The First Swing Dance!

The word Swing was first related to dance in San Francisco in the Barbary Coast area. Shortly after the 1906 earth quake a new dance was being done and swelled in popularity. By 1910 Texas Tommy Swing was a featured dance in the Barbary Coast with references being made in dozens of newpaper and magazine articles. Particularly interesting was the Russian Ballet's Prima Donna, saying how unique the dance was, energizing, and was going to bring it back to Russia and teach it to her troupe.

This is the birth of the word Swing in reference to dancing. A genre of dances done to a specfiic kind of jazz music.

The Texas Tommy Swing is the precursor to the lindy hop, and as such uses the break away and jazz steps from the popular dances at the time, that later become trademarks of the lindy hop.

Swing Music had been played across the country more than twenty years before Benny Goodman ever started touring the West Coast. The Texas Tommy Swing became known as Texas Tommy and simply Swing as the years went on evolving becoming more and more centered around the open figures. Mixed with regional styles in Southern California Swing became an independantly popular dance before Benny Goodman's trip.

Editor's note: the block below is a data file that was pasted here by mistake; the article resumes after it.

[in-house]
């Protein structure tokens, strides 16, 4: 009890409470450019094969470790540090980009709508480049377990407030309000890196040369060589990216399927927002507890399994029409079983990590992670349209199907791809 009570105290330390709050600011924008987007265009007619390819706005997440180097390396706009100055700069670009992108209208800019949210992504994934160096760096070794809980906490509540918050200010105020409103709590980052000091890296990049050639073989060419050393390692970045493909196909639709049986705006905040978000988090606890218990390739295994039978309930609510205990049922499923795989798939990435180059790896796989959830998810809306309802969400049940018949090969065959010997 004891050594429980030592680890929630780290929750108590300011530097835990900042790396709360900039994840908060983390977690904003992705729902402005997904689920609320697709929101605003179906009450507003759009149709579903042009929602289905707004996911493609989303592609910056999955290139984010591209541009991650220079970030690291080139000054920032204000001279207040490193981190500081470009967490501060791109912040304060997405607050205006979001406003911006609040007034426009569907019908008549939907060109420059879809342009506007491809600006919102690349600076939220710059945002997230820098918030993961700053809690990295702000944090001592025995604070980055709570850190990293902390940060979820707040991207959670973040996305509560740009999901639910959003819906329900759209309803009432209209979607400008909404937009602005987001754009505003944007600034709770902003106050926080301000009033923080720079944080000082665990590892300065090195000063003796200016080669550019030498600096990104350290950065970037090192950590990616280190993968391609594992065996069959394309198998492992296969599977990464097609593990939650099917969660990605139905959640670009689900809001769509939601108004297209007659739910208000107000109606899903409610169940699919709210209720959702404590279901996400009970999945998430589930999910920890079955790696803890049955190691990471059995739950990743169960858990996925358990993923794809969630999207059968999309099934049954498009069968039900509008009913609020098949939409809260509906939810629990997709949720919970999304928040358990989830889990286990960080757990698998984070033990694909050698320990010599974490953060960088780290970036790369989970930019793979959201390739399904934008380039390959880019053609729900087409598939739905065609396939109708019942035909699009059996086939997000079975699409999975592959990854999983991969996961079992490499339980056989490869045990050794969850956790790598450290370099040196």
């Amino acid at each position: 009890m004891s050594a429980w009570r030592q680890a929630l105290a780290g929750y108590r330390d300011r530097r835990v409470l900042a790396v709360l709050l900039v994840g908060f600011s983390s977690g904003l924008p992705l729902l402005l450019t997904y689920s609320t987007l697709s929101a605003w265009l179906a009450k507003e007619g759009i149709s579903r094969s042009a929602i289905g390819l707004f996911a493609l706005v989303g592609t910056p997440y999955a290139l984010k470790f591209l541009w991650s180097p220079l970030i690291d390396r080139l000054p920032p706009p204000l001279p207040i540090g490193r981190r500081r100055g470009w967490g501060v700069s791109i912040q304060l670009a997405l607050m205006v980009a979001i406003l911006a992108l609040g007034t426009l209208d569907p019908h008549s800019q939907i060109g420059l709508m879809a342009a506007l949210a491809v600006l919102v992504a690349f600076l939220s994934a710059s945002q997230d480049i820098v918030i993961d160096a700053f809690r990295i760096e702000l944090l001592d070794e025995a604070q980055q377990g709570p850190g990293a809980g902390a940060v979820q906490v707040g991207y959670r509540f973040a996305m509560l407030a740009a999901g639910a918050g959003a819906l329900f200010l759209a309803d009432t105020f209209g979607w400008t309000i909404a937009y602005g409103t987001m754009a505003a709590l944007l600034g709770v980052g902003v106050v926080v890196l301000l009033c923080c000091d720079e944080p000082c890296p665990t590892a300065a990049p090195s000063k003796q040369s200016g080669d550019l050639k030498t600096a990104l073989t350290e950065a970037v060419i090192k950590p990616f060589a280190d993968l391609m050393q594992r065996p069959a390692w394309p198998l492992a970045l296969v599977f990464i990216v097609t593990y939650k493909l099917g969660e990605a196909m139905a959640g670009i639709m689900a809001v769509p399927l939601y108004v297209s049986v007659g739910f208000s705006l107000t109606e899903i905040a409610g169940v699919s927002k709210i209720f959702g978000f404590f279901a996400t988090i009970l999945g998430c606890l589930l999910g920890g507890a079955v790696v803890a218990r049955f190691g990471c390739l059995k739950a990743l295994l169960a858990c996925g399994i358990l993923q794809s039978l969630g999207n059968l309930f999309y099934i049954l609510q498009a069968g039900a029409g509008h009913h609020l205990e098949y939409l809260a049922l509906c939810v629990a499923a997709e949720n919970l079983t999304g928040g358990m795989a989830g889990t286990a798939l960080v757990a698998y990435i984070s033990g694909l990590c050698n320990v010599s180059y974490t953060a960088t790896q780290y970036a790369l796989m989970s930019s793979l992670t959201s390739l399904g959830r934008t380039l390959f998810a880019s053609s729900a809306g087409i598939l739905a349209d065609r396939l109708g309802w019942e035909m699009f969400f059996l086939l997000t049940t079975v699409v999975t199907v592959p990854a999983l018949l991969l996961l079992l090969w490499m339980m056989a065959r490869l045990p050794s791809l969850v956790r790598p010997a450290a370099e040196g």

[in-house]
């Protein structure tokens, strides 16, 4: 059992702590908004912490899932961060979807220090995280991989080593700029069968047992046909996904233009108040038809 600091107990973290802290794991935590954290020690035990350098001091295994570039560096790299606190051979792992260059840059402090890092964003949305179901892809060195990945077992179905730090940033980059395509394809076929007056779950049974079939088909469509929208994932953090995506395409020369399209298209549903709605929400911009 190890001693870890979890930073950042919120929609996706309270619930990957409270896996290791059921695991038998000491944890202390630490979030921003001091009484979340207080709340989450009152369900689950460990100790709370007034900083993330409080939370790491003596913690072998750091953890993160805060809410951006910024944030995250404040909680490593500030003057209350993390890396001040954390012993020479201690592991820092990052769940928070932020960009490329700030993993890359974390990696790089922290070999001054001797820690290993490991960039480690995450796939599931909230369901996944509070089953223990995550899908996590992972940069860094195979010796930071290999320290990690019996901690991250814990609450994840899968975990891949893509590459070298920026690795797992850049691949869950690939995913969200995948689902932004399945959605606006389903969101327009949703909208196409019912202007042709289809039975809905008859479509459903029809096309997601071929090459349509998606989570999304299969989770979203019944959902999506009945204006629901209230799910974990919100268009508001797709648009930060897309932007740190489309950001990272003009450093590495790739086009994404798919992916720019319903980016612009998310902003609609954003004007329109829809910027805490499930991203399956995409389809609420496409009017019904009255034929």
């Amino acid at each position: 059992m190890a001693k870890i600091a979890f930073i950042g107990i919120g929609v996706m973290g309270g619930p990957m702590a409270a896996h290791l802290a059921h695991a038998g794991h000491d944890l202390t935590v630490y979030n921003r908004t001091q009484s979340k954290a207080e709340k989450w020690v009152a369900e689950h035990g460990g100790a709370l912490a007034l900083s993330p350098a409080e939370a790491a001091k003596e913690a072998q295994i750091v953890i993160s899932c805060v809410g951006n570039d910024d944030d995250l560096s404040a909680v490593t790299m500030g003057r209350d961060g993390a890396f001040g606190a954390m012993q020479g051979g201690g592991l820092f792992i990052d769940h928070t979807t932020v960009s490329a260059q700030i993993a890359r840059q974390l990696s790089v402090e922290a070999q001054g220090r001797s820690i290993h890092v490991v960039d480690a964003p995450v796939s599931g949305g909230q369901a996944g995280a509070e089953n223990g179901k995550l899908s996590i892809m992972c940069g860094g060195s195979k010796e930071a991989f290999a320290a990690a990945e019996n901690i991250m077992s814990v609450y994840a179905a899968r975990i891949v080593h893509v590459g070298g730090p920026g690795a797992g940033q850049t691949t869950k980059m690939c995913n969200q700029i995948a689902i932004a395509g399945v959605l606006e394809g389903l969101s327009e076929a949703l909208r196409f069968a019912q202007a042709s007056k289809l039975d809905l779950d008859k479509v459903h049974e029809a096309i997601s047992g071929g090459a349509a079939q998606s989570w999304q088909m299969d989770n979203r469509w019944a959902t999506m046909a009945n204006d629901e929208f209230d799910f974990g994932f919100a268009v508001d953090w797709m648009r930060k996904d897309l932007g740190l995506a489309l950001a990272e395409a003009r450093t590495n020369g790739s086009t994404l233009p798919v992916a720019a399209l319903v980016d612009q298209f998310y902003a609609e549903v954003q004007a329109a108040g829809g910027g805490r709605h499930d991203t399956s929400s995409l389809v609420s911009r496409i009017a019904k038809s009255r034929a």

The idea that Lindy hop was the only dance being done is just not accurate. The idea that what was called lindy hop in new york after very important structural changes have been made, is not accurate. The idea that two dances evolved from the same root dance don't bear striking resembalance to each other, and are capable of dancing together is not accurate.
Texas Tommy Swing was the dance of the day in the Barbary Coast. One of the greatest places for it was Lou Purcell's So Different. Located midway down Pacific St. In SF on the North side of the street between Columbus and Montgomery.

This dance hall was home to the California Poppies, an interracial Texas Tommy Swing team. It was members of this team that were taken on tour introducing the dance to the country, and finally ending up in New York City.

Here is a Picture of some friends in front of the site of Lou Purcell's So Different, during a mini-tour of the Barbary Coast's historical sites I gave during the San Francisco Lindy Challenge weekend.

From left to right: Johnny Lee, Bethany Certa, Peter Loggins, Ria DiBiase, Damon Stone (me).

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